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kJ vs J

Posted: Sun Feb 03, 2019 10:11 am
by Lauryn Shinno 2H
The textbook switches between giving the answer in kJ and J. Does it matter which one I use?

Re: kJ vs J

Posted: Sun Feb 03, 2019 10:26 am
by Sara Flynn 2C
It should not matter because KJ is just 1000 J, as long as you are using the proper units so that everything will cancel properly you should be good.

Re: kJ vs J

Posted: Sun Feb 03, 2019 11:15 am
by Alexa_Henrie_1I
Lavelle said they are interchangeable so you could use either as long as the answer matches the units.

Re: kJ vs J

Posted: Sun Feb 03, 2019 11:25 am
by Ariel Cheng 2I
Either should be fine as long as you are consistent in your calculations and make sure that everything matches up properly.

Re: kJ vs J

Posted: Sun Feb 03, 2019 1:19 pm
by Hilda Sauceda 3C
1 kj = 1000j but you can use which ever

Re: kJ vs J

Posted: Sun Feb 03, 2019 2:15 pm
by Arta Kasaeian 2C
I don't think it matters unless specifically requested in the problem. However it's important to take account of the constants given and needed to use as the R value may specifically require the use of J over kJ.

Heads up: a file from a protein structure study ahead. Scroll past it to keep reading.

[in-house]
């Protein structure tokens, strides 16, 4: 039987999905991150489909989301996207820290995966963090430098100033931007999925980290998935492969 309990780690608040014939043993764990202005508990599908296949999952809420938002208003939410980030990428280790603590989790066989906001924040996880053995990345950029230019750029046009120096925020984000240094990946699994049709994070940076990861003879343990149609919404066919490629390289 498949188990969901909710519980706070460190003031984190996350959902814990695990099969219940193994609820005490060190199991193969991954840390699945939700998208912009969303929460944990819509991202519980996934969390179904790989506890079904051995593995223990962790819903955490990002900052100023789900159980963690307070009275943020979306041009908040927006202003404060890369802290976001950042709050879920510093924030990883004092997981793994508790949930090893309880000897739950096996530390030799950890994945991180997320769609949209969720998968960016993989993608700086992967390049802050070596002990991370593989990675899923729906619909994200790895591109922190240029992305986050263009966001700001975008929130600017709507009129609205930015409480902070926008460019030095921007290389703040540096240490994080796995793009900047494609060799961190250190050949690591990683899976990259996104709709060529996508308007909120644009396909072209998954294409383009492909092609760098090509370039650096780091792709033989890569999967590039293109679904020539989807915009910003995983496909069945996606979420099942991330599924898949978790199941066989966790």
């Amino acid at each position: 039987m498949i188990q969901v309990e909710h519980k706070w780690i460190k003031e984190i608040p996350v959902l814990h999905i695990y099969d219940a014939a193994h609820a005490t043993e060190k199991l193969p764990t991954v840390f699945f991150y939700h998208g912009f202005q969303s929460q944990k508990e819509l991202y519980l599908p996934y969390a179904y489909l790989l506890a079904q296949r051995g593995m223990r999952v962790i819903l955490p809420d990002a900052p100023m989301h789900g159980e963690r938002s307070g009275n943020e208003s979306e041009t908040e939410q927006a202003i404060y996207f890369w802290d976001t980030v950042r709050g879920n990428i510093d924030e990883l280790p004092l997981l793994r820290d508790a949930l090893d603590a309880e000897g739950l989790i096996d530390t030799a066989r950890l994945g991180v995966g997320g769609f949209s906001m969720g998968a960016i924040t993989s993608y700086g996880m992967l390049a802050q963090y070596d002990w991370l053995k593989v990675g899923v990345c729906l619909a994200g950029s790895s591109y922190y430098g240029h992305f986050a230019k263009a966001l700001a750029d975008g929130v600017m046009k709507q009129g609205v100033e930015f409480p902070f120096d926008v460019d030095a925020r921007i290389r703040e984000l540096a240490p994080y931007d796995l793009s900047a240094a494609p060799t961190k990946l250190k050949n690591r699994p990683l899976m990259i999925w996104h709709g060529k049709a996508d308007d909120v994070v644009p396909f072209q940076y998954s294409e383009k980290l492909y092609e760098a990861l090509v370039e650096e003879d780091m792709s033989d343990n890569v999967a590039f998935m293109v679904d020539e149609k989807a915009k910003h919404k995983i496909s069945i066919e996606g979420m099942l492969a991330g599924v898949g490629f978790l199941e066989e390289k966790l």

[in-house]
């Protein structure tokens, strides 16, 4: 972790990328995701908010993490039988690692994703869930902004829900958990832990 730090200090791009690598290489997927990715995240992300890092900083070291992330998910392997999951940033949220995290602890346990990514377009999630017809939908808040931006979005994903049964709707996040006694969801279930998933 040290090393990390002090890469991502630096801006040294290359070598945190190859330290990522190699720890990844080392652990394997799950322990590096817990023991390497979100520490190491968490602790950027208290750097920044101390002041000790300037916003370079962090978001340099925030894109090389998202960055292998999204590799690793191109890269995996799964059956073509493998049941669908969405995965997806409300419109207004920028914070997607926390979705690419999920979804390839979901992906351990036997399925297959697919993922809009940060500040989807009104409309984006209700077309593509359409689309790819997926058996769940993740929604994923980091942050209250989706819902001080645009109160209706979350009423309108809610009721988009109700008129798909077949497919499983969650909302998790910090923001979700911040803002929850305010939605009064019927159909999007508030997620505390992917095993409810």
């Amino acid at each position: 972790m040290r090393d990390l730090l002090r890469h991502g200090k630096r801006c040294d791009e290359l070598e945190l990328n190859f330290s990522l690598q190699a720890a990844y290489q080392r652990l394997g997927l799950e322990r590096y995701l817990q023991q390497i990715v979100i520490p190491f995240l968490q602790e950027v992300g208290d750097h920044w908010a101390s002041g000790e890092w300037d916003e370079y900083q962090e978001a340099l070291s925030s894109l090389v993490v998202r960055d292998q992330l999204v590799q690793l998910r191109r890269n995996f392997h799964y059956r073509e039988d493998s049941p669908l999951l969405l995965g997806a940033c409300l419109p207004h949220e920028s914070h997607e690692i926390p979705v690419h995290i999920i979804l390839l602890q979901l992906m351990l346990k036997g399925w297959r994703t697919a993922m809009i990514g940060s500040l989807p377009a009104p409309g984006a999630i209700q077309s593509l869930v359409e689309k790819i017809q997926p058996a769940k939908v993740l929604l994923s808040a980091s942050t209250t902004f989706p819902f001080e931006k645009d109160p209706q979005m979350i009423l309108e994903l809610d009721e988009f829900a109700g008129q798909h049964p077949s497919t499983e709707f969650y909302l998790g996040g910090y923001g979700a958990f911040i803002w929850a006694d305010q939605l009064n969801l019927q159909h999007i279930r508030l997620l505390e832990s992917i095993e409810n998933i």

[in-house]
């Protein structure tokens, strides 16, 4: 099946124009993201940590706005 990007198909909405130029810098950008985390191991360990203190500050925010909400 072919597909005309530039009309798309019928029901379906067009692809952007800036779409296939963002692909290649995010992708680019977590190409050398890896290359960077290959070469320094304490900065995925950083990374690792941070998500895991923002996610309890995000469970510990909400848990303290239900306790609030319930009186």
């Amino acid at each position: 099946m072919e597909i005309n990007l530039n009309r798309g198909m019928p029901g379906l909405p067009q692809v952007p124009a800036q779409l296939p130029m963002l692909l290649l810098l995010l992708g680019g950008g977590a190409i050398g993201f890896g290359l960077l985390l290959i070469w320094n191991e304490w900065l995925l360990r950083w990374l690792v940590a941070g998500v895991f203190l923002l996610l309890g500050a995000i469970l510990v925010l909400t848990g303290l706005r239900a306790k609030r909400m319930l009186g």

Re: kJ vs J

Posted: Sun Feb 03, 2019 2:54 pm
by kimberlyrose1G
I think it depends on your answer, for example, if the answer is a very large value of J, you should convert it to kJ. Or if the problem gives you what units to have your answer in, that's always what you should go with.

Re: kJ vs J

Posted: Sun Feb 03, 2019 8:36 pm
by Mercan Bayazit 4E
You can use whichever as long as you make sure your conversion is correct (1kJ = 1000J).

Re: kJ vs J

Posted: Mon Feb 04, 2019 11:08 am
by Nicolle Fernandez 1E
Just make sure you do the conversion correctly as 1kJ = 1000J and whatever you put the answer in is fine

Re: kJ vs J

Posted: Mon Feb 04, 2019 11:14 am
by 005115864
Both are good, just be careful and pay attention to units because sometimes a constant will be given in joules instead of kj so then you have to convert to joules in order to cancel out.